Blue Gene

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Blue Gene

An IBM research project located at Argonne National Laborator, which is dedicated to exploring the frontiers in supercomputing: in computer architecture, in the software required to program and control massively parallel systems, and in the use of computation to advance the understanding of important biological processes, such as protein folding.
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n 2007 The IBM BlueGene supercomputer was installed at CERT, the commercial arm of the Higher Colleges of Technology in the UAE.
The BlueGene screams by comparison at 500 teraflops.
25 million IBM BlueGene supercomputer, which has the equivalent processing power of more than 2,000 home computers, to cut that time down to just days.
It is interesting to note that the BlueGene/L and BlueGene ridiculously parallel supercomputers are based on the PowerPC 440 cores.
The research was conducted on an IBM BlueGene Q system and the storage infrastructure was developed by DDN.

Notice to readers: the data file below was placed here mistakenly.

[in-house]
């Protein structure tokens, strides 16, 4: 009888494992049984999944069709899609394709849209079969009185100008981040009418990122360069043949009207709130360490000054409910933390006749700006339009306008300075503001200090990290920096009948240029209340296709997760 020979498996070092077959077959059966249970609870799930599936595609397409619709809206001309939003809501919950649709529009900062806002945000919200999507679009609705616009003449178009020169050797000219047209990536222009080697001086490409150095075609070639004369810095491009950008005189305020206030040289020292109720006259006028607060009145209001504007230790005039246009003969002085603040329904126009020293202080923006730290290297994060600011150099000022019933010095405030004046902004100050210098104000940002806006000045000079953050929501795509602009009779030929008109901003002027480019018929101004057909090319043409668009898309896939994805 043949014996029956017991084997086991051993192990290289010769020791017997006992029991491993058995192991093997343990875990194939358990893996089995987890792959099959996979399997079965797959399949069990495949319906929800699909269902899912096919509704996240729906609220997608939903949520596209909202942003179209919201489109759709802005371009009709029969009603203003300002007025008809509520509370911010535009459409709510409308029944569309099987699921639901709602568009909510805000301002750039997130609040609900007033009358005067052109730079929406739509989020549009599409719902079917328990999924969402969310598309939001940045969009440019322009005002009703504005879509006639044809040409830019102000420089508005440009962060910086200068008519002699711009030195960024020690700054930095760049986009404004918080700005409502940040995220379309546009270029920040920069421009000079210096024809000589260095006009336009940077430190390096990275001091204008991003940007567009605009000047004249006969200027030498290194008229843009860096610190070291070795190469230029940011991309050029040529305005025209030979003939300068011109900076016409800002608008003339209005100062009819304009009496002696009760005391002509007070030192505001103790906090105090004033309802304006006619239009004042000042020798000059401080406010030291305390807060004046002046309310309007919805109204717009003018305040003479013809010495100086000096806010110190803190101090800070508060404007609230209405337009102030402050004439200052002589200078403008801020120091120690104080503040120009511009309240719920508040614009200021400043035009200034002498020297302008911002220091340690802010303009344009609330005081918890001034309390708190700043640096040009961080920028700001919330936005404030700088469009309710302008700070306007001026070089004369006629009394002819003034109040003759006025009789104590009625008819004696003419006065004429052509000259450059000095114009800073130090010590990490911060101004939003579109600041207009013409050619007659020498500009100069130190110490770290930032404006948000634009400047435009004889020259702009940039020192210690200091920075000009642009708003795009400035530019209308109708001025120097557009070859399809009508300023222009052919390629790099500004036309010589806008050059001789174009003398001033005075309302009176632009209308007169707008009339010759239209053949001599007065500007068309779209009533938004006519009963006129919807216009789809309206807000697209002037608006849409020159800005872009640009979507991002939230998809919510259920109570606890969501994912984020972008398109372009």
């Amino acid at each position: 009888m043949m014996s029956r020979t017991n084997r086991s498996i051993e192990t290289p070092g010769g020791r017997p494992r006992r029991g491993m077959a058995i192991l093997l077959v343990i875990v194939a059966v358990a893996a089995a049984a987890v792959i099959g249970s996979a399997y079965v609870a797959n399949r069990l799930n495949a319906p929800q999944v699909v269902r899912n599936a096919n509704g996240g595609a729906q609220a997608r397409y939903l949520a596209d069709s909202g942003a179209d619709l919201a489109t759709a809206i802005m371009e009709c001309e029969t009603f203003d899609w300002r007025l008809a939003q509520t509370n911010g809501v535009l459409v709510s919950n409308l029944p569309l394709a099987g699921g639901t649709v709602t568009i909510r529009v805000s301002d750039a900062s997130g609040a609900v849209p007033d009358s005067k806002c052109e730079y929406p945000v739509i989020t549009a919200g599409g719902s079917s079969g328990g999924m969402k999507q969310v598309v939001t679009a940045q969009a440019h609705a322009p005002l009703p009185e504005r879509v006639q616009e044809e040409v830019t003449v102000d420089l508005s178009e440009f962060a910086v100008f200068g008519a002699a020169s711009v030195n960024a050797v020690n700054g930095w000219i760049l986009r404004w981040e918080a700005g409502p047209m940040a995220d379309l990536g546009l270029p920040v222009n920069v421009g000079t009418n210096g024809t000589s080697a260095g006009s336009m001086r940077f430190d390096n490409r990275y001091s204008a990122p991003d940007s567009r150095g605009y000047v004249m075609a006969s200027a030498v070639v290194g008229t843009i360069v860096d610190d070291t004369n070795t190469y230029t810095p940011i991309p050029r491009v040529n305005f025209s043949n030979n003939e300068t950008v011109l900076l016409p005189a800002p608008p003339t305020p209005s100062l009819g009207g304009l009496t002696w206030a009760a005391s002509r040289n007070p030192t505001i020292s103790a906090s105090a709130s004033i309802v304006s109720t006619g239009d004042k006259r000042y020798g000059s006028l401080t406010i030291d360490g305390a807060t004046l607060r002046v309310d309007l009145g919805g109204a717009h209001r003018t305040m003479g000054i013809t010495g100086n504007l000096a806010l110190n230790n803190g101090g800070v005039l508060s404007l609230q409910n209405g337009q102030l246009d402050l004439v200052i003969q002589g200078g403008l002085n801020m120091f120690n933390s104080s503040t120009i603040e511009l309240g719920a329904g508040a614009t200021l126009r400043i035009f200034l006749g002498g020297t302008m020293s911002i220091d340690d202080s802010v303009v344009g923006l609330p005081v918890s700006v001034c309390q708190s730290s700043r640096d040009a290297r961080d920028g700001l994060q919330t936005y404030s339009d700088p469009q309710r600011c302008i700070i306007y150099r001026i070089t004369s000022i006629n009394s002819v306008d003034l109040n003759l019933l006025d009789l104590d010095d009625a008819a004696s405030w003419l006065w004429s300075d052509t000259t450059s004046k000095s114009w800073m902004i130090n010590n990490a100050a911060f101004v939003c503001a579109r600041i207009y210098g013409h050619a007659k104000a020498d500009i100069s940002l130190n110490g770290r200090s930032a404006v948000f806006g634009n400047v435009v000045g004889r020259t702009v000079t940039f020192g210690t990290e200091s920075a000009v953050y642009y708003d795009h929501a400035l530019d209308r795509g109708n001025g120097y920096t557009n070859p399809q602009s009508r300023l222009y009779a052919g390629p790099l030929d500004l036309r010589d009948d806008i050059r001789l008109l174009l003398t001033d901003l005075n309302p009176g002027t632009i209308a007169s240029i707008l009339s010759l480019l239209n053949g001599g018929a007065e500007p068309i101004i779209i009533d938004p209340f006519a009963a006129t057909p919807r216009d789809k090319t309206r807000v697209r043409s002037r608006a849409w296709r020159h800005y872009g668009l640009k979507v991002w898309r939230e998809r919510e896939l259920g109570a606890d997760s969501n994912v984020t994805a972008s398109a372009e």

Current implementations include a variety of hardware and software infrastructures, including multi-core systems and IBM BlueGene.
Even IBM's BlueGene project, which seeks to pack one million minimalist RISC processors running at 500MHz and delivering 1 petaflops (1 million gigaflops) of power in a single machine to crack tough genomics problems, is not as ambitious as the TRIPS project.
In the molecular dynamic simulations using the Lab's BlueGene L supercomputer, Wu and colleagues found that the hydrogen (H) and hydroxide (OH) atoms in water transport oxygen from nitrogen storage to carbon fuel under PETN detonation conditions (temperatures between 3,000 Kelvin and 4,200 Kelvin).
Last year, a research team led by Modha had used the BlueGene supercomputer to simulate a mouse's brain, comprising 55m neurons and some half a trillion synapses.
From seminal work on business analytics to breakthroughs in microprocessors that enable gamers as well as IBM's BlueGene supercomputer, to mainframe product development, this group of employees has made important contributions to IBM and the industry.